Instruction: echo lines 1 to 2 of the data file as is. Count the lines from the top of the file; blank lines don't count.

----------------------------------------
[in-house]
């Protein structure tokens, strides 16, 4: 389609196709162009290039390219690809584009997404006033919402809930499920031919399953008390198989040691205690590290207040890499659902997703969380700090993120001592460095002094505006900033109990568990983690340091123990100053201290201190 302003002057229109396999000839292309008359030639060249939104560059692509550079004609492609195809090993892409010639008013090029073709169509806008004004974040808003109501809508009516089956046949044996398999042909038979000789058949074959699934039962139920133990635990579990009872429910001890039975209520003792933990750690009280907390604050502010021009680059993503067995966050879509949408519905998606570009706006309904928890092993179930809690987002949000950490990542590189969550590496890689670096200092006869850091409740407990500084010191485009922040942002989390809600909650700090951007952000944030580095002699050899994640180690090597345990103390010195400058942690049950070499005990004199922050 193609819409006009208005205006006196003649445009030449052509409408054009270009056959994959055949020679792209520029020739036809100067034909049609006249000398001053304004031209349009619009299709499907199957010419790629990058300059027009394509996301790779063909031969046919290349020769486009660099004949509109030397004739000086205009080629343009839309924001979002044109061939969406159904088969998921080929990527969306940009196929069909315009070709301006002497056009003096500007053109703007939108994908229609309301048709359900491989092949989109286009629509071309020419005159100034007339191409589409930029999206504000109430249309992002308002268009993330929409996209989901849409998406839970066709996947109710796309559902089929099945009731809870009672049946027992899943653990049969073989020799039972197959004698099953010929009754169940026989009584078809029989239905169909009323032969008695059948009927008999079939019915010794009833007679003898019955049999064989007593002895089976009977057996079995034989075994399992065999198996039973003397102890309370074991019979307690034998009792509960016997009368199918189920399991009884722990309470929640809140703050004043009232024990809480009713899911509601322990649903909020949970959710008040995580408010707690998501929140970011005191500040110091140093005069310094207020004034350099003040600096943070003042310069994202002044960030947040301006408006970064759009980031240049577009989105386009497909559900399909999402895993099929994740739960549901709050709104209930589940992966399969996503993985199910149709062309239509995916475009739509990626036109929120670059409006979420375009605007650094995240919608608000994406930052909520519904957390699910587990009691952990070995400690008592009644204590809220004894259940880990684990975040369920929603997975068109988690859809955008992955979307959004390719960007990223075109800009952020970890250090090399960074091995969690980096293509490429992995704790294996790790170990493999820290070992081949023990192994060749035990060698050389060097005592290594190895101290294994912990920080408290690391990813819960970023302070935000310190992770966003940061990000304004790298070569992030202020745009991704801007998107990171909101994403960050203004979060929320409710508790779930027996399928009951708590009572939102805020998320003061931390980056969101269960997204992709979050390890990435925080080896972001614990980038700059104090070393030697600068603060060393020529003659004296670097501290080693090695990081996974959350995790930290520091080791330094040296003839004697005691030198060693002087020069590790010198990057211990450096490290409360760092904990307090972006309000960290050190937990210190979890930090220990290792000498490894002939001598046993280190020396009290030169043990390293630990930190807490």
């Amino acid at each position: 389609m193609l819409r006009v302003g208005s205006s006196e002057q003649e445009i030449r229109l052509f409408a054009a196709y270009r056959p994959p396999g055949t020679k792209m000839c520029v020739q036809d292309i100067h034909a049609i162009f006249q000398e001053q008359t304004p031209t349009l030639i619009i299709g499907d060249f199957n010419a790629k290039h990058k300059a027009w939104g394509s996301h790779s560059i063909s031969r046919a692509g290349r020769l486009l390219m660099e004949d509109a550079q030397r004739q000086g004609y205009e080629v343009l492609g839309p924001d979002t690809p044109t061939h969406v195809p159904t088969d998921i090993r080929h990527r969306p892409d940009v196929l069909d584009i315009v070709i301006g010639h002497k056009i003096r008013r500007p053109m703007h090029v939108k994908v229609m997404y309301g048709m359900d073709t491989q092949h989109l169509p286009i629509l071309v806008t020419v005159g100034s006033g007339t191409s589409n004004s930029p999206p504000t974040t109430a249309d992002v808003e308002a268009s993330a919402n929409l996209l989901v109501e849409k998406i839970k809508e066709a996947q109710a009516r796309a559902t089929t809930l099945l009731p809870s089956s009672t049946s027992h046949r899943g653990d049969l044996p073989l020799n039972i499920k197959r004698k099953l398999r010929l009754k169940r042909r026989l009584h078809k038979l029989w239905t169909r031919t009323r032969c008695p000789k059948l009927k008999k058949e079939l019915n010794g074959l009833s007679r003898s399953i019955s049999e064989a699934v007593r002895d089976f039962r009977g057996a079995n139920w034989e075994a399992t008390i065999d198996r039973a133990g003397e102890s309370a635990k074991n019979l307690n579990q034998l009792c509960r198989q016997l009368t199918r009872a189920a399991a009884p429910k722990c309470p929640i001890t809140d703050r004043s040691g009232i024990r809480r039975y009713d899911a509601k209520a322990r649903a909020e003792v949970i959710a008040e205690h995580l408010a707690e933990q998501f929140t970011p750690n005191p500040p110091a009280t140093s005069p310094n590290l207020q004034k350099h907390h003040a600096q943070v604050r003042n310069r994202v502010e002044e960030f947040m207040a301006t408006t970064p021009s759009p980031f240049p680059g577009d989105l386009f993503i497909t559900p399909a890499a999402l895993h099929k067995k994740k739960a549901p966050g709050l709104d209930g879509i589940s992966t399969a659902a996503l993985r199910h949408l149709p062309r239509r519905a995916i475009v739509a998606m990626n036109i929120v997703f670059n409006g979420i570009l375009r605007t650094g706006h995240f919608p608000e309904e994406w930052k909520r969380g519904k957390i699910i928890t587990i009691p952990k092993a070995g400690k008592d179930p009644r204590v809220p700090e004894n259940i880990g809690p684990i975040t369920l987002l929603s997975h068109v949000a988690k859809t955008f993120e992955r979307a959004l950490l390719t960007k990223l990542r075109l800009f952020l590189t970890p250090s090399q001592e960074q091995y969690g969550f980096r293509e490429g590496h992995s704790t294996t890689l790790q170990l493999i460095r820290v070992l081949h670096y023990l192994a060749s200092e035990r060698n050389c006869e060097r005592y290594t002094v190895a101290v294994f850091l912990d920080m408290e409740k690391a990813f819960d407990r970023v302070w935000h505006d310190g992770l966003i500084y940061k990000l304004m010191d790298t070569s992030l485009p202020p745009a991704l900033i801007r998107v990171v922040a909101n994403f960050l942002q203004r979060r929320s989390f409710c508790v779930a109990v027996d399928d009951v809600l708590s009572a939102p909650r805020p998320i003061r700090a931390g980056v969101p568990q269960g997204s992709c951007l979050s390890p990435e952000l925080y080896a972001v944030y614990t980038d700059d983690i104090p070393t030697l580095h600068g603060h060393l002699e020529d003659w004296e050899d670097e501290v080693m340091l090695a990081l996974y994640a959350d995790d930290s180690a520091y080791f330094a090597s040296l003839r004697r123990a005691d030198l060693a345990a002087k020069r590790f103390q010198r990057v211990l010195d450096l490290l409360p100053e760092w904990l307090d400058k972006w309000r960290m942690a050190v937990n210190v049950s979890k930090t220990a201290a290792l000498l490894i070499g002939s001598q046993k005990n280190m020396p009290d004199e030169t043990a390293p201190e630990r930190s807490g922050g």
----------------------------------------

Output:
[in-house]
């Protein structure tokens, strides 16, 4: 389609196709162009290039390219690809584009997404006033919402809930499920031919399953008390198989040691205690590290207040890499659902997703969380700090993120001592460095002094505006900033109990568990983690340091123990100053201290201190 302003002057229109396999000839292309008359030639060249939104560059692509550079004609492609195809090993892409010639008013090029073709169509806008004004974040808003109501809508009516089956046949044996398999042909038979000789058949074959699934039962139920133990635990579990009872429910001890039975209520003792933990750690009280907390604050502010021009680059993503067995966050879509949408519905998606570009706006309904928890092993179930809690987002949000950490990542590189969550590496890689670096200092006869850091409740407990500084010191485009922040942002989390809600909650700090951007952000944030580095002699050899994640180690090597345990103390010195400058942690049950070499005990004199922050 193609819409006009208005205006006196003649445009030449052509409408054009270009056959994959055949020679792209520029020739036809100067034909049609006249000398001053304004031209349009619009299709499907199957010419790629990058300059027009394509996301790779063909031969046919290349020769486009660099004949509109030397004739000086205009080629343009839309924001979002044109061939969406159904088969998921080929990527969306940009196929069909315009070709301006002497056009003096500007053109703007939108994908229609309301048709359900491989092949989109286009629509071309020419005159100034007339191409589409930029999206504000109430249309992002308002268009993330929409996209989901849409998406839970066709996947109710796309559902089929099945009731809870009672049946027992899943653990049969073989020799039972197959004698099953010929009754169940026989009584078809029989239905169909009323032969008695059948009927008999079939019915010794009833007679003898019955049999064989007593002895089976009977057996079995034989075994399992065999198996039973003397102890309370074991019979307690034998009792509960016997009368199918189920399991009884722990309470929640809140703050004043009232024990809480009713899911509601322990649903909020949970959710008040995580408010707690998501929140970011005191500040110091140093005069310094207020004034350099003040600096943070003042310069994202002044960030947040301006408006970064759009980031240049577009989105386009497909559900399909999402895993099929994740739960549901709050709104209930589940992966399969996503993985199910149709062309239509995916475009739509990626036109929120670059409006979420375009605007650094995240919608608000994406930052909520519904957390699910587990009691952990070995400690008592009644204590809220004894259940880990684990975040369920929603997975068109988690859809955008992955979307959004390719960007990223075109800009952020970890250090090399960074091995969690980096293509490429992995704790294996790790170990493999820290070992081949023990192994060749035990060698050389060097005592290594190895101290294994912990920080408290690391990813819960970023302070935000310190992770966003940061990000304004790298070569992030202020745009991704801007998107990171909101994403960050203004979060929320409710508790779930027996399928009951708590009572939102805020998320003061931390980056969101269960997204992709979050390890990435925080080896972001614990980038700059104090070393030697600068603060060393020529003659004296670097501290080693090695990081996974959350995790930290520091080791330094040296003839004697005691030198060693002087020069590790010198990057211990450096490290409360760092904990307090972006309000960290050190937990210190979890930090220990290792000498490894002939001598046993280190020396009290030169043990390293630990930190807490």